ER,  Germany,  Western Europe

The White Rose Movement

Left to right: White Rose members Hans Scholl, Sophie Scholl and Christoph Probst.
Left to right: White Rose members Hans Scholl, Sophie Scholl and Christoph Probst.

Like the Edelweiss Pirates, not all of the youth of Germany was on board with the Nazi agenda.  Several students at the University of Munich were appalled by the stories that they were hearing and were determined to do something about it.  (Please see this post for more on the Edelweiss Pirates:

In June 1942, a group of students at the University of Munich founded the “White Rose” movement.  The name came from a Spanish novel “Rosa Blanca”.  One member, Hans Scholl, had been a soldier on the eastern front and saw first hand the mistreatment of Jews as well as other Poles, and the forced internment in concentration camps.  Stories were abounding about the mass murder of Polish Jews and the students were horrified.  The core of the group were Hans Scholl, his sisters Sophie and Inge, Alex Schmorell, Willi Graf, and Christoph Probst, and a professor of philosophy, Kurt Huber.  All except Huber were students in their early twenties.

All of the students started out as normal German teens for that time.  Hans Scholl had been a member of the Hitler Youth until 1936 and his sister Sophie was a member of the Bund Deutscher Mädel.  This was not unusual for kids at that time as participation in Nazi organizations were understood to be mandatory.  However, Christoph Probst was a member of the German Youth Movement, founded by Eberhard Koebel in 1929, and had a history of Nazi opposition.  Willi Graf was a member of Neudeutschland and the Grauer Orden, a Catholic youth association.  Influences from these groups coalesced into a rejection of fascism and militarism.  They believed in a federated Europe that adhered to principles of tolerance and justice.

The students created and distributed six anti-Nazi leaflets between June 1942 and February 1943.  These leaflets called for active opposition by the German people to the Nazi regime.  One leaflet read, “We will not be silent.  We are your bad conscience. The White Rose will not leave you in peace!” Because the students were aware that only military force could end Nazi domination, they limited their aims to achieve “a renewal from within of the severely wounded German spirit.”  This was extremely dangerous as Nazi Germany was a police state.  Informers were everywhere and any opposition to the state could be punishable by being sent to a concentration camp or worse.

Hans and Sophie Scholl
Hans and Sophie Scholl

The leaflets were copied by hand on an old typewriter and sent all across Germany.  They were mailed to professors and students, left in phone booths and taken by couriers to other universities for distribution.  In the first run, 35 of the 100 leaflets made were turned over to the Gestapo.  This significant number is because the Gestapo was not above sending something to people to see if they would turn it in as a type of loyalty test.  Also traveling to other cities, especially for young men of military age, was dangerous as police were on every train checking papers.  If you were caught traveling without papers, then you were taking to prison.  One of the members described their trips to pass out leaflets, “Some of us traveled in civilian clothing, hoping for the best, some with forged travel orders, I myself used false identification papers (my cousin’s with whom I shared a certain resemblance). We left the briefcases which contained the leaflets in a different compartment, for luggage was routinely searched. Mostly, however, leaflets were taken by female students who were not subject to such scrutiny.”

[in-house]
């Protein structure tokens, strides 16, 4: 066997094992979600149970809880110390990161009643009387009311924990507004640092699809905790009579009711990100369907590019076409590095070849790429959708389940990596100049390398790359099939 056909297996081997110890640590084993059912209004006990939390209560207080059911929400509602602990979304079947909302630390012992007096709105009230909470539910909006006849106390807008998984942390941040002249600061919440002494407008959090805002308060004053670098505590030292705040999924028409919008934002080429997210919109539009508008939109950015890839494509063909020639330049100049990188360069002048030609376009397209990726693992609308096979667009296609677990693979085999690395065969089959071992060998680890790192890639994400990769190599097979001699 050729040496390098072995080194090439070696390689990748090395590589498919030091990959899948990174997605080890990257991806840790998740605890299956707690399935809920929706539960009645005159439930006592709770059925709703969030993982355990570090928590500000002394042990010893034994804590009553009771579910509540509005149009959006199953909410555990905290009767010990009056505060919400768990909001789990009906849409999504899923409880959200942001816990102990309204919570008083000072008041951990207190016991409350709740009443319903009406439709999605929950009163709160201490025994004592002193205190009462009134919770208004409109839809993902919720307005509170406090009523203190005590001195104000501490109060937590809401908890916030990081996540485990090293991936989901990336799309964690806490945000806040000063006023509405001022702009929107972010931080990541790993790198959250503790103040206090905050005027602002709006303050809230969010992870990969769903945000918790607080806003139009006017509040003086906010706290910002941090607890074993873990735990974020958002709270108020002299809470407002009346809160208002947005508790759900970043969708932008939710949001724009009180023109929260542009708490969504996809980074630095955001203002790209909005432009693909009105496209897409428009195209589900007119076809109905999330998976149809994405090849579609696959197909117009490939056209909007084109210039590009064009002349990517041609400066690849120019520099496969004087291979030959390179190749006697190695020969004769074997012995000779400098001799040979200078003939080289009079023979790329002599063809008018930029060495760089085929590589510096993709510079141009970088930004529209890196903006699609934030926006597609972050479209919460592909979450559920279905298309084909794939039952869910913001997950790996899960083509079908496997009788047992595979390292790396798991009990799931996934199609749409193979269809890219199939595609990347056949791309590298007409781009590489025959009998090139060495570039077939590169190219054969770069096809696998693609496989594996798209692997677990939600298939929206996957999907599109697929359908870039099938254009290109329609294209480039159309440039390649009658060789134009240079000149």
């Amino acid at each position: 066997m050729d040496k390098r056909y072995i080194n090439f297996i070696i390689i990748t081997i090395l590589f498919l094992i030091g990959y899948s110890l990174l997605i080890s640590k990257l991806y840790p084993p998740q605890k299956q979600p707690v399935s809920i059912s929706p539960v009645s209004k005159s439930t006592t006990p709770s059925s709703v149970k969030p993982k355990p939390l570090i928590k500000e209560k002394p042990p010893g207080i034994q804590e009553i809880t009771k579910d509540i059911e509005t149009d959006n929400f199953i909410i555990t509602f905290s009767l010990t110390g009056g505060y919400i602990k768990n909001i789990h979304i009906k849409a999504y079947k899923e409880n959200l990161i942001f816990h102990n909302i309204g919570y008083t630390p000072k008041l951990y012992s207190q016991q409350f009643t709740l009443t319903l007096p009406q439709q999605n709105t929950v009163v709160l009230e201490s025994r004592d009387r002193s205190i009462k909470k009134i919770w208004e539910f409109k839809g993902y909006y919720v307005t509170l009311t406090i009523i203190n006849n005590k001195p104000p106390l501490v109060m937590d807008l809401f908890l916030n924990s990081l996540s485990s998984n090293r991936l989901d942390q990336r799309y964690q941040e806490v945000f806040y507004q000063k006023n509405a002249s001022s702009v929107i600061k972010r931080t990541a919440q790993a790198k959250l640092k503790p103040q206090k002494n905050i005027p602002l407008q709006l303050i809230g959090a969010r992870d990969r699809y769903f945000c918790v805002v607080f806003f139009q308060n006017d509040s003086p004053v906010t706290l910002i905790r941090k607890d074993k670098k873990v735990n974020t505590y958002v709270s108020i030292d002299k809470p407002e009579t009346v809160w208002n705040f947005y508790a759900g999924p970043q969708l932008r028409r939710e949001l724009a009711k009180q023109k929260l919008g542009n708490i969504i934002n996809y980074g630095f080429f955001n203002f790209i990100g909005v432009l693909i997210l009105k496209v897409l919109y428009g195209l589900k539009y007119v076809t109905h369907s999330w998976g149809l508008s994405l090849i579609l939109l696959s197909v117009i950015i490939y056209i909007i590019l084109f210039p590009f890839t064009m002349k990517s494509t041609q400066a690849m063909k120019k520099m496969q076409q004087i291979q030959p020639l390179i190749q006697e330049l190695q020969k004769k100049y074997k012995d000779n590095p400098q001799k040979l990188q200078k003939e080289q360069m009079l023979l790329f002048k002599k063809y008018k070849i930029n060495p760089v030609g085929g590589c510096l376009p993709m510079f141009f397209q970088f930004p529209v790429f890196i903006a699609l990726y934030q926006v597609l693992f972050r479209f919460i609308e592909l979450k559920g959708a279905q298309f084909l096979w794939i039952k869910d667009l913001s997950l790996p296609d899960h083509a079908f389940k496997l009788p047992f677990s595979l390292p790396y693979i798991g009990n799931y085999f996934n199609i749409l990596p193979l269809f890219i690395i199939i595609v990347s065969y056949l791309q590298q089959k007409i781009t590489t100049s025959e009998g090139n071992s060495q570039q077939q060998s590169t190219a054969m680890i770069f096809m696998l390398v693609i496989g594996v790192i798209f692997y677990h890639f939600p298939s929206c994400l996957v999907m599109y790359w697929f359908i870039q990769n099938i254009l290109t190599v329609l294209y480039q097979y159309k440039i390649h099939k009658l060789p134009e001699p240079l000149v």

After the January 1943 defeat of the Nazi army at Stalingrad , the White Rose movement put out a leaflet advocating rebellion.  It said, “The day of reckoning has come – the reckoning of German youth with the most abominable tyrant our people have ever been forced to endure. We grew up in a state in which all free expression of opinion is ruthlessly suppressed. The Hitler Youth, the SA, the SS have all tried to drug us, to regiment us in the most promising years of our lives. For us there is but one slogan: fight against the party. The name of Germany is dishonoured for all time if German youth does not finally rise, take revenge, smash its tormentors. Students! The German people look to us.”  They got bolder and in February 1943, Hans, Alex and Willi used tar and paint to write sides of houses on Ludwigstrasse, a main thoroughfare in Munich near the University. They wrote “Down With Hitler”, “Hitler Mass Murderer”, “freedom”, and drew crossed-out swastikas.  All of this while police and SS patrolled the streets.

In that same month, the brave students were caught.  A janitor at the University saw Hans Scholl and his sister Sophie passing out the leaflets and reported him to the Gestapo.  The movement unraveled from there.  They tried to take sole responsibility for the leaflets, but the Gestapo was good at interrogation by fair means or foul, and soon got the rest of the names from them.  The core group of the White Rose was arrested.  Sophie, Hans and Christoph Probst were brought before the People’s Court and quickly tried.  All three were found guilty and guillotined a few hours later.  Hans Scholl’s last words were “Long live freedom!”

Later that year Alexander Schmorell, Willi Graf, and Kurt Huber were tried and sentenced to death.  At his trial Professor Huber quoted the words of Kant saying:

And thou shalt act as if

On thee and on thy deed

Depended the fate of all Germany,

And thou alone must answer for it.

Although the White Rose movement died, the final leaflet they created was smuggled out before World War II ended and came into the hands of the Allies.  Millions of them were printed and distributed throughout Germany by the incoming Allies.


Sources available on request